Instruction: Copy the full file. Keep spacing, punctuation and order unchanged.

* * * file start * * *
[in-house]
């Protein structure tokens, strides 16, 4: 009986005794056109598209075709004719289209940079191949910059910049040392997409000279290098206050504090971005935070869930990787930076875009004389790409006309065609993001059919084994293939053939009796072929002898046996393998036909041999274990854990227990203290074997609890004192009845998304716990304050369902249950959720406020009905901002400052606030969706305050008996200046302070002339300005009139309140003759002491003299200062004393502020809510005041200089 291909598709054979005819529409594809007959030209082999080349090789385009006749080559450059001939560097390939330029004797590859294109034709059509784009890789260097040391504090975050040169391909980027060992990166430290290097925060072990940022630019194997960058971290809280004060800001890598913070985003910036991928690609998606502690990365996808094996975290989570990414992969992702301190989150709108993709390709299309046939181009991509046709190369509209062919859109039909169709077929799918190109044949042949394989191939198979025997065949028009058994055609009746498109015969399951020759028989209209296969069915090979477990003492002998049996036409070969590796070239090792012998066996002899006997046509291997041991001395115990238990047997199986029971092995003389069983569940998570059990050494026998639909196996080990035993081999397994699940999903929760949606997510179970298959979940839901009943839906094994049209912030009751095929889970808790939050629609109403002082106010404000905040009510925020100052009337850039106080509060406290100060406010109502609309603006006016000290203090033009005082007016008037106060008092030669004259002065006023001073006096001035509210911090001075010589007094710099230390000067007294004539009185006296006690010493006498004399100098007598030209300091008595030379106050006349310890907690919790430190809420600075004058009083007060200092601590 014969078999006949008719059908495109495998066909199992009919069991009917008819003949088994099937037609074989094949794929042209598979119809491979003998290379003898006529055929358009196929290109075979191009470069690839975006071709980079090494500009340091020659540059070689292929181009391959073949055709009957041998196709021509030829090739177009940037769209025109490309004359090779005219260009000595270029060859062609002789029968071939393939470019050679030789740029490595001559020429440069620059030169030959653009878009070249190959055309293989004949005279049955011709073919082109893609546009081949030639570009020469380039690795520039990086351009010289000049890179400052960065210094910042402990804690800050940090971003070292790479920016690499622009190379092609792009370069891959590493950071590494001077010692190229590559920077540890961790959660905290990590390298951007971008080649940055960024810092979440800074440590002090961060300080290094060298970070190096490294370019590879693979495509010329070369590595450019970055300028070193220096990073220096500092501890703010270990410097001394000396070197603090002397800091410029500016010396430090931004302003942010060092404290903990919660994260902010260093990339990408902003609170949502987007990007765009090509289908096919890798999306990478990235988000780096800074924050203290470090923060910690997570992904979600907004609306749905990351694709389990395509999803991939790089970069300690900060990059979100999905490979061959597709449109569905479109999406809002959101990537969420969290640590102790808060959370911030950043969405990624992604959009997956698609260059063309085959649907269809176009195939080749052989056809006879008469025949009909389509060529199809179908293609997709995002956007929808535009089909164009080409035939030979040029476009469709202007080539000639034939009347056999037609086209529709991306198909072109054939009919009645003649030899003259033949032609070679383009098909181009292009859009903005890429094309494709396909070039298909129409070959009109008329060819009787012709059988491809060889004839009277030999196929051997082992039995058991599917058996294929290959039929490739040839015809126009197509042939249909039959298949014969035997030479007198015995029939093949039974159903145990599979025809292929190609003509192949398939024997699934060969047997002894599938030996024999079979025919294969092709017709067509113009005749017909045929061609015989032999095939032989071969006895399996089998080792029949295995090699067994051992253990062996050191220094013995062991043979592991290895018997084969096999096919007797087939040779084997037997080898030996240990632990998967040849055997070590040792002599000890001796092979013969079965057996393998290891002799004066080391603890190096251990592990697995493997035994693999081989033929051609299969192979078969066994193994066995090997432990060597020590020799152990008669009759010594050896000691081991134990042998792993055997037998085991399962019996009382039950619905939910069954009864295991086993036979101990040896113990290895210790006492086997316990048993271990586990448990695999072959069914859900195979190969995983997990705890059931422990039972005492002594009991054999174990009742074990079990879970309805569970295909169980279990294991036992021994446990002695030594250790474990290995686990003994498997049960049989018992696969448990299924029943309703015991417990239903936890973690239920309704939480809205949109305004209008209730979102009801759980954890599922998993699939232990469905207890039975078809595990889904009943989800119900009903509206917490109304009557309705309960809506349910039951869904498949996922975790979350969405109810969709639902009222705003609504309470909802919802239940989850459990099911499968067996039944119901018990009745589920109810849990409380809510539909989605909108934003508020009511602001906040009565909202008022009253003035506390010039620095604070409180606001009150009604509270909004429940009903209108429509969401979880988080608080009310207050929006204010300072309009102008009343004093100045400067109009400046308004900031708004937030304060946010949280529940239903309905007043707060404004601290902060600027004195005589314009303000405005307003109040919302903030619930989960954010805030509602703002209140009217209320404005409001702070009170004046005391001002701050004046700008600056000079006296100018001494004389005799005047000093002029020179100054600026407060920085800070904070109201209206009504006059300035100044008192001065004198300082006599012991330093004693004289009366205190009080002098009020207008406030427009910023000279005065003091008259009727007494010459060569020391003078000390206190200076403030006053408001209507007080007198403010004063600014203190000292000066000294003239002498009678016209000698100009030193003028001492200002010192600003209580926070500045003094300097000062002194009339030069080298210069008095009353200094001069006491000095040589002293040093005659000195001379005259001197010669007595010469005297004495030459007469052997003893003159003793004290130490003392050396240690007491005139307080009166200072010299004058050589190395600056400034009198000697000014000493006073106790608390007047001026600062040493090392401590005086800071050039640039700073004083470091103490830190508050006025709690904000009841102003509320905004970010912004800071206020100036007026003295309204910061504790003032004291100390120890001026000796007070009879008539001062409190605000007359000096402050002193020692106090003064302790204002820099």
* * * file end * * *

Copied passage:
[in-house]
């Protein structure tokens, strides 16, 4: 009986005794056109598209075709004719289209940079191949910059910049040392997409000279290098206050504090971005935070869930990787930076875009004389790409006309065609993001059919084994293939053939009796072929002898046996393998036909041999274990854990227990203290074997609890004192009845998304716990304050369902249950959720406020009905901002400052606030969706305050008996200046302070002339300005009139309140003759002491003299200062004393502020809510005041200089 291909598709054979005819529409594809007959030209082999080349090789385009006749080559450059001939560097390939330029004797590859294109034709059509784009890789260097040391504090975050040169391909980027060992990166430290290097925060072990940022630019194997960058971290809280004060800001890598913070985003910036991928690609998606502690990365996808094996975290989570990414992969992702301190989150709108993709390709299309046939181009991509046709190369509209062919859109039909169709077929799918190109044949042949394989191939198979025997065949028009058994055609009746498109015969399951020759028989209209296969069915090979477990003492002998049996036409070969590796070239090792012998066996002899006997046509291997041991001395115990238990047997199986029971092995003389069983569940998570059990050494026998639909196996080990035993081999397994699940999903929760949606997510179970298959979940839901009943839906094994049209912030009751095929889970808790939050629609109403002082106010404000905040009510925020100052009337850039106080509060406290100060406010109502609309603006006016000290203090033009005082007016008037106060008092030669004259002065006023001073006096001035509210911090001075010589007094710099230390000067007294004539009185006296006690010493006498004399100098007598030209300091008595030379106050006349310890907690919790430190809420600075004058009083007060200092601590 014969078999006949008719059908495109495998066909199992009919069991009917008819003949088994099937037609074989094949794929042209598979119809491979003998290379003898006529055929358009196929290109075979191009470069690839975006071709980079090494500009340091020659540059070689292929181009391959073949055709009957041998196709021509030829090739177009940037769209025109490309004359090779005219260009000595270029060859062609002789029968071939393939470019050679030789740029490595001559020429440069620059030169030959653009878009070249190959055309293989004949005279049955011709073919082109893609546009081949030639570009020469380039690795520039990086351009010289000049890179400052960065210094910042402990804690800050940090971003070292790479920016690499622009190379092609792009370069891959590493950071590494001077010692190229590559920077540890961790959660905290990590390298951007971008080649940055960024810092979440800074440590002090961060300080290094060298970070190096490294370019590879693979495509010329070369590595450019970055300028070193220096990073220096500092501890703010270990410097001394000396070197603090002397800091410029500016010396430090931004302003942010060092404290903990919660994260902010260093990339990408902003609170949502987007990007765009090509289908096919890798999306990478990235988000780096800074924050203290470090923060910690997570992904979600907004609306749905990351694709389990395509999803991939790089970069300690900060990059979100999905490979061959597709449109569905479109999406809002959101990537969420969290640590102790808060959370911030950043969405990624992604959009997956698609260059063309085959649907269809176009195939080749052989056809006879008469025949009909389509060529199809179908293609997709995002956007929808535009089909164009080409035939030979040029476009469709202007080539000639034939009347056999037609086209529709991306198909072109054939009919009645003649030899003259033949032609070679383009098909181009292009859009903005890429094309494709396909070039298909129409070959009109008329060819009787012709059988491809060889004839009277030999196929051997082992039995058991599917058996294929290959039929490739040839015809126009197509042939249909039959298949014969035997030479007198015995029939093949039974159903145990599979025809292929190609003509192949398939024997699934060969047997002894599938030996024999079979025919294969092709017709067509113009005749017909045929061609015989032999095939032989071969006895399996089998080792029949295995090699067994051992253990062996050191220094013995062991043979592991290895018997084969096999096919007797087939040779084997037997080898030996240990632990998967040849055997070590040792002599000890001796092979013969079965057996393998290891002799004066080391603890190096251990592990697995493997035994693999081989033929051609299969192979078969066994193994066995090997432990060597020590020799152990008669009759010594050896000691081991134990042998792993055997037998085991399962019996009382039950619905939910069954009864295991086993036979101990040896113990290895210790006492086997316990048993271990586990448990695999072959069914859900195979190969995983997990705890059931422990039972005492002594009991054999174990009742074990079990879970309805569970295909169980279990294991036992021994446990002695030594250790474990290995686990003994498997049960049989018992696969448990299924029943309703015991417990239903936890973690239920309704939480809205949109305004209008209730979102009801759980954890599922998993699939232990469905207890039975078809595990889904009943989800119900009903509206917490109304009557309705309960809506349910039951869904498949996922975790979350969405109810969709639902009222705003609504309470909802919802239940989850459990099911499968067996039944119901018990009745589920109810849990409380809510539909989605909108934003508020009511602001906040009565909202008022009253003035506390010039620095604070409180606001009150009604509270909004429940009903209108429509969401979880988080608080009310207050929006204010300072309009102008009343004093100045400067109009400046308004900031708004937030304060946010949280529940239903309905007043707060404004601290902060600027004195005589314009303000405005307003109040919302903030619930989960954010805030509602703002209140009217209320404005409001702070009170004046005391001002701050004046700008600056000079006296100018001494004389005799005047000093002029020179100054600026407060920085800070904070109201209206009504006059300035100044008192001065004198300082006599012991330093004693004289009366205190009080002098009020207008406030427009910023000279005065003091008259009727007494010459060569020391003078000390206190200076403030006053408001209507007080007198403010004063600014203190000292000066000294003239002498009678016209000698100009030193003028001492200002010192600003209580926070500045003094300097000062002194009339030069080298210069008095009353200094001069006491000095040589002293040093005659000195001379005259001197010669007595010469005297004495030459007469052997003893003159003793004290130490003392050396240690007491005139307080009166200072010299004058050589190395600056400034009198000697000014000493006073106790608390007047001026600062040493090392401590005086800071050039640039700073004083470091103490830190508050006025709690904000009841102003509320905004970010912004800071206020100036007026003295309204910061504790003032004291100390120890001026000796007070009879008539001062409190605000007359000096402050002193020692106090003064302790204002820099």